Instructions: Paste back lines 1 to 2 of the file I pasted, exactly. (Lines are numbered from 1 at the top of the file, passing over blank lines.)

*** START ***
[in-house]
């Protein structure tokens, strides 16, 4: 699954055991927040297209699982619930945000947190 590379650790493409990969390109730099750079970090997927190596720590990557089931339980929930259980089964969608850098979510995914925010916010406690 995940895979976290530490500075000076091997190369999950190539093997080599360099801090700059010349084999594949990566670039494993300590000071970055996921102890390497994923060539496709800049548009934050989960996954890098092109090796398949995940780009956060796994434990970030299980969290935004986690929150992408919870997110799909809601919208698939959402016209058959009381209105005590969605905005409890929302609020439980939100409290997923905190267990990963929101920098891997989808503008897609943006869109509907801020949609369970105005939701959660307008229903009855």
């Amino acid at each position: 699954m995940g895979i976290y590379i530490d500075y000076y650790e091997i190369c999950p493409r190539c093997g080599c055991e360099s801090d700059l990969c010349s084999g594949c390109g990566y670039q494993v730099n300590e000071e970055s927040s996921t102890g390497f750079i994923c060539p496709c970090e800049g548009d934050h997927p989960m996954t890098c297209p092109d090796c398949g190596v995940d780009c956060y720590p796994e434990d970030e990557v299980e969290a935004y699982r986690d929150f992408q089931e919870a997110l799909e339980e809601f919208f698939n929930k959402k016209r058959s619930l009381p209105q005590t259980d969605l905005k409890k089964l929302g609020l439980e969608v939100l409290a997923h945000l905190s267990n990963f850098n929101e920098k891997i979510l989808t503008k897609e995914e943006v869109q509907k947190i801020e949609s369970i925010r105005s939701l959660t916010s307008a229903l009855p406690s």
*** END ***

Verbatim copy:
[in-house]
């Protein structure tokens, strides 16, 4: 699954055991927040297209699982619930945000947190 590379650790493409990969390109730099750079970090997927190596720590990557089931339980929930259980089964969608850098979510995914925010916010406690 995940895979976290530490500075000076091997190369999950190539093997080599360099801090700059010349084999594949990566670039494993300590000071970055996921102890390497994923060539496709800049548009934050989960996954890098092109090796398949995940780009956060796994434990970030299980969290935004986690929150992408919870997110799909809601919208698939959402016209058959009381209105005590969605905005409890929302609020439980939100409290997923905190267990990963929101920098891997989808503008897609943006869109509907801020949609369970105005939701959660307008229903009855």